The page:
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Apollo calls off Yellow bankruptcy manoeuvres with $500mn loan sale

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Apollo Global Management has shed its financial exposure to failed US trucking company Yellow, selling off a $500mn term loan and dropping plans to extend pricey financing to fund the freight group’s bankruptcy.

The move by the private capital firm came amid jockeying over so-called debtor-in-possession financing for Yellow, which filed for bankruptcy this month with $1.2bn in debts. Such loans, once a routine part of corporate restructurings, have in recent years become a lucrative path to payouts for lenders using aggressive financial and legal engineering.

Apollo had sought to extend Yellow $142.5mn of DIP financing in bankruptcy with an annual interest rate of 17 per cent and a potential “closing fee” that could have reached $32mn.

The Apollo proposal also featured a “roll-up” component that would have given Apollo’s earlier $500mn secured loan to Yellow “superpriority” status alongside the DIP loan, putting it first in line for repayment.

But Apollo’s DIP financing proposal fell through after Yellow’s lawyers last Friday told a federal bankruptcy judge in Delaware that two other parties — MFN Partners, a Boston-based hedge fund, and Estes Express Shipping, a freight company — were suddenly interested in offering better terms.

The rival offers ensure that Apollo’s offer to fund the DIP will not be accepted when Yellow announces the winning lender, which is expected at a court hearing scheduled on Thursday.

Apollo has instead sold the $500mn loan at par to the hedge fund Citadel’s Citadel Credit Master Fund, according to a person directly familiar with the matter and a court filing. Citadel declined to comment.

Cash from DIP loans is used to pay executives, lawyers and bankers. Yellow in bankruptcy court filings described the original Apollo DIP loan negotiations as “hard-fought, arms-length, and good faith”.

But the terms disclosed appeared harsh and upset several other Yellow stakeholders. “A DIP is needed in bankruptcies and maximises overall value of estate,” said one lawyer not involved in the Yellow situation. “The problem that can arise is that it’s just too expensive and the benefits of that expense can be unevenly distributed, due to crazy fees and the like.”

Apollo said the terms of its DIP proposal were designed to incentivise the company to maximise value of the estate while efficiently proceeding through the Chapter 11 US bankruptcy reorganisation process, rather than a simpler process known as Chapter 7.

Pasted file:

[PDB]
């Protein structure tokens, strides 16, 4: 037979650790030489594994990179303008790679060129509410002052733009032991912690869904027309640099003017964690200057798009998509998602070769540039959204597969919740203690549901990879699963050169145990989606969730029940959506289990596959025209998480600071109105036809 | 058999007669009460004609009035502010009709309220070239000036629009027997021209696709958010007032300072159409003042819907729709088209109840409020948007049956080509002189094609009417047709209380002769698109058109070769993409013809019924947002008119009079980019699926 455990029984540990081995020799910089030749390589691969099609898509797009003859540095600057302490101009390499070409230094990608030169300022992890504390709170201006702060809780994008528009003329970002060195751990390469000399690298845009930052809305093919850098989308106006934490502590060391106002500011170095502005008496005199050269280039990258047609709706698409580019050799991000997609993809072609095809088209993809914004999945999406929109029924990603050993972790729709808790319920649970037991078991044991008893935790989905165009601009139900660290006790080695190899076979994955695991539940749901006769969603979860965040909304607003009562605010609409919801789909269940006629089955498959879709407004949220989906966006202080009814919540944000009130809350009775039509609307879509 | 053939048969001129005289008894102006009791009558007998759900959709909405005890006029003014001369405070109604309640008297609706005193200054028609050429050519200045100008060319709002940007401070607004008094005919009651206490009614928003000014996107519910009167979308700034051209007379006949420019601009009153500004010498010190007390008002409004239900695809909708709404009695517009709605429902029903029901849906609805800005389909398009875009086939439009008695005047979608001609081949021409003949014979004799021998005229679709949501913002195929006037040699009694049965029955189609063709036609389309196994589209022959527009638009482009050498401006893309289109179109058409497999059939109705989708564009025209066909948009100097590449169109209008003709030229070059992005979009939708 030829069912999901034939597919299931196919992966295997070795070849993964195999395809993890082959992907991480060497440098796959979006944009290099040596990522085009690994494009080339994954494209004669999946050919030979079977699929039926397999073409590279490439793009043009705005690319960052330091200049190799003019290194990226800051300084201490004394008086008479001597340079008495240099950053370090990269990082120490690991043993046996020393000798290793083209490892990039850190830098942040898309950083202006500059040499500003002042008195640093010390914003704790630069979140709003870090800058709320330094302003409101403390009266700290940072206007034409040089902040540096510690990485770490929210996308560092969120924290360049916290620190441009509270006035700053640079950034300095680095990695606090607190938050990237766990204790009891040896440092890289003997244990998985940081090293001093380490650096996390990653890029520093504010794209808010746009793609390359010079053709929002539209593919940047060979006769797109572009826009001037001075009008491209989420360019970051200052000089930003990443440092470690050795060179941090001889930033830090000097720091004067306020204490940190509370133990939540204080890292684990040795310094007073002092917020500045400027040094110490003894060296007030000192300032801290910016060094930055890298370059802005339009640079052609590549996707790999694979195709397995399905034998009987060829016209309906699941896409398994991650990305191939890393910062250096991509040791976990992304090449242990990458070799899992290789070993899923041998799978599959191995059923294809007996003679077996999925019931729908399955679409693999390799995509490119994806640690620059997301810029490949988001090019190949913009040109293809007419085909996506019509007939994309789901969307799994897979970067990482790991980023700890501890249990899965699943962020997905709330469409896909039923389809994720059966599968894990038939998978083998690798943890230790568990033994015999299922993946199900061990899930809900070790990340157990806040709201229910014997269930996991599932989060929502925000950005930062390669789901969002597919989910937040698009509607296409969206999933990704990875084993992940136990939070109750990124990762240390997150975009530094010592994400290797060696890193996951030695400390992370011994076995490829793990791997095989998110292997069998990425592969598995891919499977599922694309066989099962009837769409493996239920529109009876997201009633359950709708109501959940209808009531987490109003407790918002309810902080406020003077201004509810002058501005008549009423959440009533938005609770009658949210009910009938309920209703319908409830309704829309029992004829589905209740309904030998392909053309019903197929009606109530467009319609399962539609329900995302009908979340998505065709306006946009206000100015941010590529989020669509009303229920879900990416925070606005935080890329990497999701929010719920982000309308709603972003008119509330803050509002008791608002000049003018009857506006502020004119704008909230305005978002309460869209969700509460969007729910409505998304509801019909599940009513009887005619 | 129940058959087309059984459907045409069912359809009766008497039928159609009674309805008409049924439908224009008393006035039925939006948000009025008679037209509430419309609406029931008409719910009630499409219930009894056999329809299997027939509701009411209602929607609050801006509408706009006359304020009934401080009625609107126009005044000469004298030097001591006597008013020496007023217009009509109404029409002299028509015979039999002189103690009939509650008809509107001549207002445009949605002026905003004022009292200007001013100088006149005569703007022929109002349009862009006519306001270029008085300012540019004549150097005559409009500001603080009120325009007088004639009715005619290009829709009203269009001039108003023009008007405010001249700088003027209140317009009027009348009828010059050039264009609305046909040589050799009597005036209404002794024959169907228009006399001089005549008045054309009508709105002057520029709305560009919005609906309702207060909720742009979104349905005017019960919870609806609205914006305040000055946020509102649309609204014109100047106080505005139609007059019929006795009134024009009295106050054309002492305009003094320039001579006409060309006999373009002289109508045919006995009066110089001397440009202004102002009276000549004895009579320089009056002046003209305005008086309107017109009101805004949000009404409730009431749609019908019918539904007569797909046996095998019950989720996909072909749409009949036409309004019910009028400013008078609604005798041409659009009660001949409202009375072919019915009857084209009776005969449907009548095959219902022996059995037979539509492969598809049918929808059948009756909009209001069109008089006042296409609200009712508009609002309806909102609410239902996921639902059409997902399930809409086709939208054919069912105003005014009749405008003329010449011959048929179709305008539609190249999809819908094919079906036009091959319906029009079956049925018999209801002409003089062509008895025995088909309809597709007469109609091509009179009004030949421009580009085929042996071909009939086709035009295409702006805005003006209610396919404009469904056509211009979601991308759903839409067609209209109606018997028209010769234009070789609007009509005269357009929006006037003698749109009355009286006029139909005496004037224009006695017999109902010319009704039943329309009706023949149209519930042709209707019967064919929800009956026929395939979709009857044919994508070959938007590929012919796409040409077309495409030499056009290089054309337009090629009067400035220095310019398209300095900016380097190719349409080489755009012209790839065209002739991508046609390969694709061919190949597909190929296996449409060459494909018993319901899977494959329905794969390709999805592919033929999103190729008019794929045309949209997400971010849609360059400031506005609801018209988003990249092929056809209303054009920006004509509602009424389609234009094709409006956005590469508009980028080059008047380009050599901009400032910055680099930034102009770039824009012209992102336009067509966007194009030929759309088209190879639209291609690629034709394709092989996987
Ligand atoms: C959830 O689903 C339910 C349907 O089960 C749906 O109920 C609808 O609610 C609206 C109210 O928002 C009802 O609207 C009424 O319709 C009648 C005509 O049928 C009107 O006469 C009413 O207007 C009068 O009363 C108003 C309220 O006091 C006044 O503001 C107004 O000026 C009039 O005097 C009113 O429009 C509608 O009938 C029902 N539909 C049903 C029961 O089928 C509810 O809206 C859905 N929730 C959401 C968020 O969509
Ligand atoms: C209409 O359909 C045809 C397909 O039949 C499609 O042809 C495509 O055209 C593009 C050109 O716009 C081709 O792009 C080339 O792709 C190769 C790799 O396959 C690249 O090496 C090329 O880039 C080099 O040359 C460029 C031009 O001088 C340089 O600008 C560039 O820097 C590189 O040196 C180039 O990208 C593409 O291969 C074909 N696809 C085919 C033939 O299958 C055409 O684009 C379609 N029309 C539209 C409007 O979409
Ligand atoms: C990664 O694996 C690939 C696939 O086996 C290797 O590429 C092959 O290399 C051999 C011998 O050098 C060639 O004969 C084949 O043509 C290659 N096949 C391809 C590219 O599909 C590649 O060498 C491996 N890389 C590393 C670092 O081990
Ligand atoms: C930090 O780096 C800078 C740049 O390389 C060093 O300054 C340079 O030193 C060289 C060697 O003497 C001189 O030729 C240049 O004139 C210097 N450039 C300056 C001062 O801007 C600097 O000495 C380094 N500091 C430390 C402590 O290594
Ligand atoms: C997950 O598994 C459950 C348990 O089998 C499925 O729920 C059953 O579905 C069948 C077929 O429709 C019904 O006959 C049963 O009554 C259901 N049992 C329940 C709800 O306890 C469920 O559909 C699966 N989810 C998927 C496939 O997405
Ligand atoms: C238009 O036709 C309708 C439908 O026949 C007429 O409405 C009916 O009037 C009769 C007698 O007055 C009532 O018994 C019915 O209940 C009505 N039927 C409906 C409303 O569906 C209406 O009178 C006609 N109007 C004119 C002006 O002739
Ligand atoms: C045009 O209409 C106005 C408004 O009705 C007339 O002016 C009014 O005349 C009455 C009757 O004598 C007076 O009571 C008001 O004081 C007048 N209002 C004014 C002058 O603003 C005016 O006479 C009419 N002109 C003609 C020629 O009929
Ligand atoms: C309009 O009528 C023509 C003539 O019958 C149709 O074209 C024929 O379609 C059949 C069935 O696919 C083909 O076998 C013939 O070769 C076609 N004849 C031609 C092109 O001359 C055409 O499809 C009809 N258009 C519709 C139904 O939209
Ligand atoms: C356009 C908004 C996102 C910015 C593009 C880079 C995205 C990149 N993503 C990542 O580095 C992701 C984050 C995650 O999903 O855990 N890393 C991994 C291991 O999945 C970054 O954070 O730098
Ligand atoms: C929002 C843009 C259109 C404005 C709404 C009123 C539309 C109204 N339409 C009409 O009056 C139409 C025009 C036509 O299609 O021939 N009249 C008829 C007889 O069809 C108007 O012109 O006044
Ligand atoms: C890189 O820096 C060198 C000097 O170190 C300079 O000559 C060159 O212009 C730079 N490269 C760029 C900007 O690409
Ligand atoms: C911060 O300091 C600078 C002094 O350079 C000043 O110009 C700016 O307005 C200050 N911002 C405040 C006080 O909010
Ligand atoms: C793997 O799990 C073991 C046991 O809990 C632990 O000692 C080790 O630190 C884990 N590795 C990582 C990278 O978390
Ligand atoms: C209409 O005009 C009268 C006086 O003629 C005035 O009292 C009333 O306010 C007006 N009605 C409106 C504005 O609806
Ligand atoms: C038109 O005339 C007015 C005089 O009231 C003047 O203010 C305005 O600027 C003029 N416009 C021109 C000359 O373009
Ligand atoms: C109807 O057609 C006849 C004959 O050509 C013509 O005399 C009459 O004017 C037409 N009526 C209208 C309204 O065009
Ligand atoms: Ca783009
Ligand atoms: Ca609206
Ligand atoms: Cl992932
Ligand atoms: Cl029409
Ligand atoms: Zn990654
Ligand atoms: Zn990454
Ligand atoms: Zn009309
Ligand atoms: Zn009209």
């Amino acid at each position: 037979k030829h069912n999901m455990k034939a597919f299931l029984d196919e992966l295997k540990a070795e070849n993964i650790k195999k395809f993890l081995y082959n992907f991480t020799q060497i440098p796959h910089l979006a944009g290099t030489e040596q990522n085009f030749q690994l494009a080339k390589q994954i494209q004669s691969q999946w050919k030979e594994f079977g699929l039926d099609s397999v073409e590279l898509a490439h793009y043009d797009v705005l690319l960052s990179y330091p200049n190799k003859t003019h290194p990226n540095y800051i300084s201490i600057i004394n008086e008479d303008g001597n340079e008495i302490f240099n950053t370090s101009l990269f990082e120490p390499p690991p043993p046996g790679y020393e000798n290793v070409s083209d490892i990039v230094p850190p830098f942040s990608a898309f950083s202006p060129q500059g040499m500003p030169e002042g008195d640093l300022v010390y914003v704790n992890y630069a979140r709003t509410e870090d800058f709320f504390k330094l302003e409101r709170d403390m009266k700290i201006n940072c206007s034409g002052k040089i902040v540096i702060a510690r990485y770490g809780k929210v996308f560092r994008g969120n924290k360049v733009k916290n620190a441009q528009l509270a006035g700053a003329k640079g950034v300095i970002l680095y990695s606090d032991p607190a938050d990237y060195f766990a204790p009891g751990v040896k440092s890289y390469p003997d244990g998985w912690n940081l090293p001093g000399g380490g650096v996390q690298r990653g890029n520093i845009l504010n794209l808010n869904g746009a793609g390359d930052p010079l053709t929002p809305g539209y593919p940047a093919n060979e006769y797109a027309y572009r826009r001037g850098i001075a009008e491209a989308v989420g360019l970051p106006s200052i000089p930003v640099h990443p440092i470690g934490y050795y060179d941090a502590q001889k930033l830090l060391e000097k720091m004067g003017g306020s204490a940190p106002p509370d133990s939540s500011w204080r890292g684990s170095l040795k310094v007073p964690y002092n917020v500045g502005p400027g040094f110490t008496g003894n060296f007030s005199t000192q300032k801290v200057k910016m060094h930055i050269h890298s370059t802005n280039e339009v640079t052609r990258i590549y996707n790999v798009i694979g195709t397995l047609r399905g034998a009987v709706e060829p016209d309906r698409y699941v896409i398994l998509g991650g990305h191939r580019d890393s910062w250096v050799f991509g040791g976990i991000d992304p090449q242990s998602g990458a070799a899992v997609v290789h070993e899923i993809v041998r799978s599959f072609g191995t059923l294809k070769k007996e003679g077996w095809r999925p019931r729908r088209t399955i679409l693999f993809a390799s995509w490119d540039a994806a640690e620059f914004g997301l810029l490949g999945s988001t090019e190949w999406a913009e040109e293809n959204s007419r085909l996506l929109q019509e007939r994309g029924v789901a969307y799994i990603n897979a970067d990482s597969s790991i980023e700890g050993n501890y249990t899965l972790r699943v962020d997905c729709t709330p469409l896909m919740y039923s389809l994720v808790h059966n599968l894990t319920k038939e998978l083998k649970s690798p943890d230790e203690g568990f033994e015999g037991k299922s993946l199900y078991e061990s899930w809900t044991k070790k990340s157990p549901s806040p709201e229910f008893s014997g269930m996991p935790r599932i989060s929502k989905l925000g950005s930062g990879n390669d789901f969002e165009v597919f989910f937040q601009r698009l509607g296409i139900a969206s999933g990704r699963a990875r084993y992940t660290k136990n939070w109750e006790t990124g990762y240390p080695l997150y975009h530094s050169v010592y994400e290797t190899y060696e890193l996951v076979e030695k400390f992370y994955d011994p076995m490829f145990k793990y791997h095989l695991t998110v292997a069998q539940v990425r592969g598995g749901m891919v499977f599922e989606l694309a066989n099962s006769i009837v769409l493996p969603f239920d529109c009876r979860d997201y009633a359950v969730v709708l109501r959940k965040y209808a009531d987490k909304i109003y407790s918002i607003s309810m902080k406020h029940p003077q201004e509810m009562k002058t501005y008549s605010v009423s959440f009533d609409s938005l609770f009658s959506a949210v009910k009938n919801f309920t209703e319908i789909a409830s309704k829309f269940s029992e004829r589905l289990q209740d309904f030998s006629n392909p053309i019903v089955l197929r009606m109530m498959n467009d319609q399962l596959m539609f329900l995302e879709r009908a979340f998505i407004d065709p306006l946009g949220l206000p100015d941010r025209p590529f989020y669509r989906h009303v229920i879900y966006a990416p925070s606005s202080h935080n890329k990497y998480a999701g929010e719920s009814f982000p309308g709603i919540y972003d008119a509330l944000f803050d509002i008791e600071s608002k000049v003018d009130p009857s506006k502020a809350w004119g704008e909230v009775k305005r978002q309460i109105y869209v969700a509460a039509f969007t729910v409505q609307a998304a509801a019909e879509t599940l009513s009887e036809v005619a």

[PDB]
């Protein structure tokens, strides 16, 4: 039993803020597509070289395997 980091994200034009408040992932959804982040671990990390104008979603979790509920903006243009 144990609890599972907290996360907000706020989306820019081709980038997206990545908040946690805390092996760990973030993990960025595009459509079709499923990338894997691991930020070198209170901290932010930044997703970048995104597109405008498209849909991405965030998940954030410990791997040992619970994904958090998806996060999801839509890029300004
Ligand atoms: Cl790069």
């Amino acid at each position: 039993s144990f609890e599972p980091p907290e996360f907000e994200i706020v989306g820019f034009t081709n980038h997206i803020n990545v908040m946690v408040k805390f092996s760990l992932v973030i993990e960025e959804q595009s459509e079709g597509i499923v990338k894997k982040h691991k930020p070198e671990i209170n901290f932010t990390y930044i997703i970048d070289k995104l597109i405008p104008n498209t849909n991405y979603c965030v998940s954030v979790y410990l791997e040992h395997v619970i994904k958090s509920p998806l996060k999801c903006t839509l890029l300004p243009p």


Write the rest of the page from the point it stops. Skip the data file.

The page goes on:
In a hearing last Wednesday, Yellow’s lawyer from Kirkland & Ellis, Patrick Nash, said the trucking group had fought against the inclusion of the $500mn loan roll-up provision. The company also took issue with a 90-day timetable to sell off assets it found rushed.

But in the frantic weeks leading up to the bankruptcy, no superior rival financing offer had materialised. Yellow and the US Treasury, the holder of the $700mn secured loan extended in 2020 during the coronavirus pandemic, were then left to reluctantly accept Apollo’s terms.

After the Apollo terms were filed publicly, Nash said in a subsequent hearing on Friday that the two new parties, MFN and Estes, had expressed interest in providing a loan that would be junior to the $1.2bn of secured debt on Yellow’s balance sheet. This implied that each was confident that asset sales would generate enough cash to pay off all the pre-existing senior debt.

Yellow said it would spend the weekend deciding which of the loan offers was best for the company. A court hearing on the DIP that was scheduled for Tuesday was postponed to Thursday.

Nash told the court that Yellow had appraised its assets at $2.1bn and that there had been multiple inquiries from interested buyers.

Raising that much via asset sales would leave enough to pay off the secured lenders as well as the DIP, with the remainder potentially going to unsecured creditors as well as common stockholders. MFN and the US Treasury together own more than 70 per cent of Yellow’s common equity.

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